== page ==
IN ASHEVILLE there’s a bullseye on the sidewalk in front of the Jackson Building, supposedly marking the spot where several of the city’s richest men hit the pavement following the stock market crash of 1929, which erased their fortunes.
Not all of the area’s wealth was destroyed by the Great Depression, though, as the 6th edition of Moon North Carolina notes: Asheville’s architectural crown jewel, the Biltmore Estate, survived, as it does to this day.
Built in the late 1880s by George Vanderbilt, grandson of Gilded Age robber baron Cornelius Vanderbilt, it’s meant to ressemble a 16th-century Loire Valley château and was once the largest privately owned home in America, with over 250 rooms, 65 fireplaces “and room upon room of masterwork in tiling, woodworking and carving, masonry and stone carving.” Its art collection includes works by Renoir, Whistler and John Singer Sargent, as well as Napoleon’s chess set. At Christmas, an 11-metre tree twinkles in the banquet hall.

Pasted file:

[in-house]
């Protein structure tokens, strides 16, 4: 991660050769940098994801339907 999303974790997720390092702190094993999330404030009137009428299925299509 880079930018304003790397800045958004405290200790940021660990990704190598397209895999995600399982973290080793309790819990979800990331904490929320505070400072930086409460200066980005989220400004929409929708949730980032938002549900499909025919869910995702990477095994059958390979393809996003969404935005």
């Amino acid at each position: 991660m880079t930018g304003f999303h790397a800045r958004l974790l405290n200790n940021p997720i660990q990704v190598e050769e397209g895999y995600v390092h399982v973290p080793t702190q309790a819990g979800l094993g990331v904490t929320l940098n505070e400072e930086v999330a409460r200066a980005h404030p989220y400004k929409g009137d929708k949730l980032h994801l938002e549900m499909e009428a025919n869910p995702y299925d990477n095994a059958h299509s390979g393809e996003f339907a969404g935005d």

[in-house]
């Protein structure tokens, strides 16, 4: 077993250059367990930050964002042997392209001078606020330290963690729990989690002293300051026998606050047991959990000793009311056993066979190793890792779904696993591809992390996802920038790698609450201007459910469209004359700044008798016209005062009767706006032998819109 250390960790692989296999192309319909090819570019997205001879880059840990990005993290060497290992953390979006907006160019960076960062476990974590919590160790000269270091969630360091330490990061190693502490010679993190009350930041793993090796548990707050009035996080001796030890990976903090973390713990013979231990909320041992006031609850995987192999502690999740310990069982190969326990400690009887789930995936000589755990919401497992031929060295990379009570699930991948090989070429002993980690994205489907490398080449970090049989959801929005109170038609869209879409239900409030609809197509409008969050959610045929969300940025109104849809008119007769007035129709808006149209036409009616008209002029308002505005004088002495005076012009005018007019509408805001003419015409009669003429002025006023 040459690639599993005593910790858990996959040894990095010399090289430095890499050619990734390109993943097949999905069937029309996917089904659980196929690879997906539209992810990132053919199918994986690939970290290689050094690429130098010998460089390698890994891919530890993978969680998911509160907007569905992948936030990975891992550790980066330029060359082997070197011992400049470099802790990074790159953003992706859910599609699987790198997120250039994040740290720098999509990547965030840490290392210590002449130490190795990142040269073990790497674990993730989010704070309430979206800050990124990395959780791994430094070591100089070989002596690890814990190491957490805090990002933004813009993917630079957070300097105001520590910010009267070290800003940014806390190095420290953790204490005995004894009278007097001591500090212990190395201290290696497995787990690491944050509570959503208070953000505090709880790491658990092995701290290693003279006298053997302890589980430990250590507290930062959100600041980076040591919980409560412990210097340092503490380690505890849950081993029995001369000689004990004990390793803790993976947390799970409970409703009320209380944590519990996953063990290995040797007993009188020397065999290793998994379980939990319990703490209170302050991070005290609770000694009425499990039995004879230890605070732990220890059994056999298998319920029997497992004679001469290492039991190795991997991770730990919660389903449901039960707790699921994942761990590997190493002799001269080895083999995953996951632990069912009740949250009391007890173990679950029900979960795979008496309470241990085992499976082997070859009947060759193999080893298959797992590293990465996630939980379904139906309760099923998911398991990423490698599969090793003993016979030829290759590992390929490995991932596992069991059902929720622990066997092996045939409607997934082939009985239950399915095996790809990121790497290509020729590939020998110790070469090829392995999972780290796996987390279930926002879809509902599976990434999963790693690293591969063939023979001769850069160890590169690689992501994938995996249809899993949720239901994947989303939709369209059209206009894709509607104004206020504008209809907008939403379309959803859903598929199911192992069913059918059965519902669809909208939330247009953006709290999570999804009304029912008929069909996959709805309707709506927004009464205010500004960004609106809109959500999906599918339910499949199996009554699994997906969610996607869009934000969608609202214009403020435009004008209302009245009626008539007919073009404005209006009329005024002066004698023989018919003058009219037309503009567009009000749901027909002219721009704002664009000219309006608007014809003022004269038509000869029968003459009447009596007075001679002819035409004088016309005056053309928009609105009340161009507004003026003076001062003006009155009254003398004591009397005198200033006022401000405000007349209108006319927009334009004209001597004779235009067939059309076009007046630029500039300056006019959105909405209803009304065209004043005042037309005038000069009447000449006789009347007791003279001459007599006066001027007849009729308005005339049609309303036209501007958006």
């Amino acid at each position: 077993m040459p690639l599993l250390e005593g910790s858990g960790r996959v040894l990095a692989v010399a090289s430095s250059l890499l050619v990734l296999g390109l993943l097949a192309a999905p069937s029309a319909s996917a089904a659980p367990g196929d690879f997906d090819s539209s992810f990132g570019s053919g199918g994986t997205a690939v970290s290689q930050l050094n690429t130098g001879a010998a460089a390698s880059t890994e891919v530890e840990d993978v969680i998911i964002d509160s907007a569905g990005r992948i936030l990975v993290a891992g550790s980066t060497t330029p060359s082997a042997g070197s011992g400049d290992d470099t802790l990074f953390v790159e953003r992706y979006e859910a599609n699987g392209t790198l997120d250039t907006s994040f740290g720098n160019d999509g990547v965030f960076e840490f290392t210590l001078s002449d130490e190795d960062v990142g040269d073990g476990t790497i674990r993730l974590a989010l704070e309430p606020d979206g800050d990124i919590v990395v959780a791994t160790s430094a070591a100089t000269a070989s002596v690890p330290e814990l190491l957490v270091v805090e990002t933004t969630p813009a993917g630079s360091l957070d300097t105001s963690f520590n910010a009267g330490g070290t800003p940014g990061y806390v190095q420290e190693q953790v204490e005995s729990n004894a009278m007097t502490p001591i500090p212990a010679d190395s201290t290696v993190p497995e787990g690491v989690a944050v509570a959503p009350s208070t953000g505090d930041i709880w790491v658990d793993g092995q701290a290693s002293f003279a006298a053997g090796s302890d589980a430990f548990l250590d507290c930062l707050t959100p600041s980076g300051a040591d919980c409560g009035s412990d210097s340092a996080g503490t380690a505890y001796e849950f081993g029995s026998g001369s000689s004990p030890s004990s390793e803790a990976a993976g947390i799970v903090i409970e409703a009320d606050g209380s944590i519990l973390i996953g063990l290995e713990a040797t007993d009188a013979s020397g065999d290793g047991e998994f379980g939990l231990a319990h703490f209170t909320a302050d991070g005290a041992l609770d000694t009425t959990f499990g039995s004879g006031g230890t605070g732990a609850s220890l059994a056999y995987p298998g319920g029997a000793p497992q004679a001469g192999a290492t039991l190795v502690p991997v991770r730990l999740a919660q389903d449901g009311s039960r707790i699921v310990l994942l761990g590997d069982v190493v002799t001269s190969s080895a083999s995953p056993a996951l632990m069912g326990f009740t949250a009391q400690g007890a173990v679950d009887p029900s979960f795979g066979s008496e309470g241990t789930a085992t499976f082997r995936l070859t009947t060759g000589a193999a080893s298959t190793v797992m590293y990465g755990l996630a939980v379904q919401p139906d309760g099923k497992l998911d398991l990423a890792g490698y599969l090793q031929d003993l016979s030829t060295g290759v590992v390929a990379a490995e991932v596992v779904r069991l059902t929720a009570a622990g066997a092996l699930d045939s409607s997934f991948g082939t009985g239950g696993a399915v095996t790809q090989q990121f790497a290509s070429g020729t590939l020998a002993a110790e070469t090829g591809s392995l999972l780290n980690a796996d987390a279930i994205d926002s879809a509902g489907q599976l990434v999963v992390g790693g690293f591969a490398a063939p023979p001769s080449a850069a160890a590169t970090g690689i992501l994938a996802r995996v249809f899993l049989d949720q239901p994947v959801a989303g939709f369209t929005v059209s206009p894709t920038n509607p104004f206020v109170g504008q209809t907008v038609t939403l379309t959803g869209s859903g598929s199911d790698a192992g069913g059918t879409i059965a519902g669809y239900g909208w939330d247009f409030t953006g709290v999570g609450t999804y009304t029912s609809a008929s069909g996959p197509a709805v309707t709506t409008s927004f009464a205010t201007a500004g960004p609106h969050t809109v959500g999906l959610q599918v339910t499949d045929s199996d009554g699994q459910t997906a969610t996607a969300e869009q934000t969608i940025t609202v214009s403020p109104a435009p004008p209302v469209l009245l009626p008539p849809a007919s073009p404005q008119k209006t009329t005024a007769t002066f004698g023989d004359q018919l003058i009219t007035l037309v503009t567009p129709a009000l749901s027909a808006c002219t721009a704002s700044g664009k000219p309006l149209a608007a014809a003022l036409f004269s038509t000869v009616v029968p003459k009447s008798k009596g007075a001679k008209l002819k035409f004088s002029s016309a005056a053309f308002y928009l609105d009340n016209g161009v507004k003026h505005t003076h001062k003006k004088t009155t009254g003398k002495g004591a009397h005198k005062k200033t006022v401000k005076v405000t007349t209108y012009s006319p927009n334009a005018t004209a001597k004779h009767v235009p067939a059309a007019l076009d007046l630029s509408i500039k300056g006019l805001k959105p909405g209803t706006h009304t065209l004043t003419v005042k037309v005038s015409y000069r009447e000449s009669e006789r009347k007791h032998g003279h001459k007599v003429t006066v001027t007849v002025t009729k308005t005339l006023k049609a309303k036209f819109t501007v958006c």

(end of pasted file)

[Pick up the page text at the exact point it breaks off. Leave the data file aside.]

Originally it was set in 50,000 hectares, of which 3,000 survive—still enough to support a vineyard, livestock and a farm, and the five-kilometre road through manicured forests to its front door.
“For its time,” says the guidebook, “the Biltmore was a technological marvel, with electricity, elevators, central heat, and hot water.” In the basement are a heated pool, gynasium and bowling alley.
Most of the house is open for self-guided tours; other parts, like the roof and some servants’ areas, can be viewed on behind-the-scenes tours. For more information visit www.biltmore.com.
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